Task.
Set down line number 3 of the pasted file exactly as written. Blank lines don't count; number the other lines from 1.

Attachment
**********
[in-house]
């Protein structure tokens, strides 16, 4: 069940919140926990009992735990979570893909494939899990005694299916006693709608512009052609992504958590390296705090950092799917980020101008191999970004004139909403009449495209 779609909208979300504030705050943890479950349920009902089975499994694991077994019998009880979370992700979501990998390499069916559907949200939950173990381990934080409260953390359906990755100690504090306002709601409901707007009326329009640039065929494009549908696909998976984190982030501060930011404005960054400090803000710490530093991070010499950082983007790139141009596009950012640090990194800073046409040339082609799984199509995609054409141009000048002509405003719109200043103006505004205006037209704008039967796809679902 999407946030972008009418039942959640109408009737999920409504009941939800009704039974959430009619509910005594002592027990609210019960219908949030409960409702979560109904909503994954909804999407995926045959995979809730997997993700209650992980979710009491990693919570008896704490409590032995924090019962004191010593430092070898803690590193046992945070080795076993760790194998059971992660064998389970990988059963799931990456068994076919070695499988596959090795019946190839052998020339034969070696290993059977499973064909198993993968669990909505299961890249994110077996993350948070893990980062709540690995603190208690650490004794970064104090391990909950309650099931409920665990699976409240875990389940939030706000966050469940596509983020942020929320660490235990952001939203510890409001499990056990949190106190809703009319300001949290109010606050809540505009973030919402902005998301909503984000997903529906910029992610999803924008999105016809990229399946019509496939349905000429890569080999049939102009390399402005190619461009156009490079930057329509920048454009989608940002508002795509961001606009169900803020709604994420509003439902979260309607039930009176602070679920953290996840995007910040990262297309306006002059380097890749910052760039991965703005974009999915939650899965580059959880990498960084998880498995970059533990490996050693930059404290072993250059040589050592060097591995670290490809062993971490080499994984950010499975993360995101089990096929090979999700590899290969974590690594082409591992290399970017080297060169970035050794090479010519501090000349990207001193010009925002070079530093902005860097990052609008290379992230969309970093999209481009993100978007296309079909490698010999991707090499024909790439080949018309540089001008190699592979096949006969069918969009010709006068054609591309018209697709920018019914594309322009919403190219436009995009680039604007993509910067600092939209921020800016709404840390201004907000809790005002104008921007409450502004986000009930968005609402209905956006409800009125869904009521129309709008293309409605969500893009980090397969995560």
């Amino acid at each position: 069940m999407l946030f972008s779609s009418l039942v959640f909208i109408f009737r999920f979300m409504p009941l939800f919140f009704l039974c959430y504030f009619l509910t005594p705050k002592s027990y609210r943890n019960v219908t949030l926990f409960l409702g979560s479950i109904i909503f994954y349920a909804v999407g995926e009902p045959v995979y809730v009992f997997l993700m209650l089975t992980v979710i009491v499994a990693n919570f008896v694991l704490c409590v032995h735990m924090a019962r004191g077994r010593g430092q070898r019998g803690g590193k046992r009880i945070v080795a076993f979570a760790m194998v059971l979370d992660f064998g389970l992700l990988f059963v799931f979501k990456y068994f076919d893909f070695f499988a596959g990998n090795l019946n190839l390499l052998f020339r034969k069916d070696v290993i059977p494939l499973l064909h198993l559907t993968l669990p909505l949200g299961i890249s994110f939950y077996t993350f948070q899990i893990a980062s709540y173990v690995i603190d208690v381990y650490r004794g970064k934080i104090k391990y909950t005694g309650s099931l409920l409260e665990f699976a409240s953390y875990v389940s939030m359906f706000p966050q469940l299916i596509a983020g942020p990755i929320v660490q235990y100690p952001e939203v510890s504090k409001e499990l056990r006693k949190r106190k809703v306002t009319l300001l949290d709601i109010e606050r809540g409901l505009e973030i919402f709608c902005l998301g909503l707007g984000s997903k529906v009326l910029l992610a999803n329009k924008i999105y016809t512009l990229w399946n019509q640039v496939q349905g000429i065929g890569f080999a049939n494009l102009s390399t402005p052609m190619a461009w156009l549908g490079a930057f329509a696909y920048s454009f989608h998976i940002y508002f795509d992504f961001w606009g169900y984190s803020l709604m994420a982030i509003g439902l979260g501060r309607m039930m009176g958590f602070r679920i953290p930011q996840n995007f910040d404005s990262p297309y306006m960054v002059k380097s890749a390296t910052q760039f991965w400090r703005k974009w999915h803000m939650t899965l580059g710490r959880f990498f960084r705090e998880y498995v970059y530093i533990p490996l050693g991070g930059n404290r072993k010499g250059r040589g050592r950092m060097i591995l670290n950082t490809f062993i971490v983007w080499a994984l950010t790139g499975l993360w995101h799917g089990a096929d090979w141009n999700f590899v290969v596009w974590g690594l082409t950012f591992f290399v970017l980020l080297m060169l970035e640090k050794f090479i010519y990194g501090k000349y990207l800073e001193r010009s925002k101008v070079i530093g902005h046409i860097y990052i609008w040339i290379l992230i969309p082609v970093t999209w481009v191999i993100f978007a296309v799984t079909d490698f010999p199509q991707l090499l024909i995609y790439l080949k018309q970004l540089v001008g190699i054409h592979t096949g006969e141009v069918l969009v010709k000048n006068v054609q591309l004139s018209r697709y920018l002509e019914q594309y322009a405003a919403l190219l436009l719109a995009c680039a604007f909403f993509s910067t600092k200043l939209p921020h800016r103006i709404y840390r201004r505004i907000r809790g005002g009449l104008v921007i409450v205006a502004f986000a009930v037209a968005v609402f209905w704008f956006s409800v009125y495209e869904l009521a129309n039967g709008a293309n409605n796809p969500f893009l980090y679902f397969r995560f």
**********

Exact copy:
């Amino acid at each position: 069940m999407l946030f972008s779609s009418l039942v959640f909208i109408f009737r999920f979300m409504p009941l939800f919140f009704l039974c959430y504030f009619l509910t005594p705050k002592s027990y609210r943890n019960v219908t949030l926990f409960l409702g979560s479950i109904i909503f994954y349920a909804v999407g995926e009902p045959v995979y809730v009992f997997l993700m209650l089975t992980v979710i009491v499994a990693n919570f008896v694991l704490c409590v032995h735990m924090a019962r004191g077994r010593g430092q070898r019998g803690g590193k046992r009880i945070v080795a076993f979570a760790m194998v059971l979370d992660f064998g389970l992700l990988f059963v799931f979501k990456y068994f076919d893909f070695f499988a596959g990998n090795l019946n190839l390499l052998f020339r034969k069916d070696v290993i059977p494939l499973l064909h198993l559907t993968l669990p909505l949200g299961i890249s994110f939950y077996t993350f948070q899990i893990a980062s709540y173990v690995i603190d208690v381990y650490r004794g970064k934080i104090k391990y909950t005694g309650s099931l409920l409260e665990f699976a409240s953390y875990v389940s939030m359906f706000p966050q469940l299916i596509a983020g942020p990755i929320v660490q235990y100690p952001e939203v510890s504090k409001e499990l056990r006693k949190r106190k809703v306002t009319l300001l949290d709601i109010e606050r809540g409901l505009e973030i919402f709608c902005l998301g909503l707007g984000s997903k529906v009326l910029l992610a999803n329009k924008i999105y016809t512009l990229w399946n019509q640039v496939q349905g000429i065929g890569f080999a049939n494009l102009s390399t402005p052609m190619a461009w156009l549908g490079a930057f329509a696909y920048s454009f989608h998976i940002y508002f795509d992504f961001w606009g169900y984190s803020l709604m994420a982030i509003g439902l979260g501060r309607m039930m009176g958590f602070r679920i953290p930011q996840n995007f910040d404005s990262p297309y306006m960054v002059k380097s890749a390296t910052q760039f991965w400090r703005k974009w999915h803000m939650t899965l580059g710490r959880f990498f960084r705090e998880y498995v970059y530093i533990p490996l050693g991070g930059n404290r072993k010499g250059r040589g050592r950092m060097i591995l670290n950082t490809f062993i971490v983007w080499a994984l950010t790139g499975l993360w995101h799917g089990a096929d090979w141009n999700f590899v290969v596009w974590g690594l082409t950012f591992f290399v970017l980020l080297m060169l970035e640090k050794f090479i010519y990194g501090k000349y990207l800073e001193r010009s925002k101008v070079i530093g902005h046409i860097y990052i609008w040339i290379l992230i969309p082609v970093t999209w481009v191999i993100f978007a296309v799984t079909d490698f010999p199509q991707l090499l024909i995609y790439l080949k018309q970004l540089v001008g190699i054409h592979t096949g006969e141009v069918l969009v010709k000048n006068v054609q591309l004139s018209r697709y920018l002509e019914q594309y322009a405003a919403l190219l436009l719109a995009c680039a604007f909403f993509s910067t600092k200043l939209p921020h800016r103006i709404y840390r201004r505004i907000r809790g005002g009449l104008v921007i409450v205006a502004f986000a009930v037209a968005v609402f209905w704008f956006s409800v009125y495209e869904l009521a129309n039967g709008a293309n409605n796809p969500f893009l980090y679902f397969r995560f």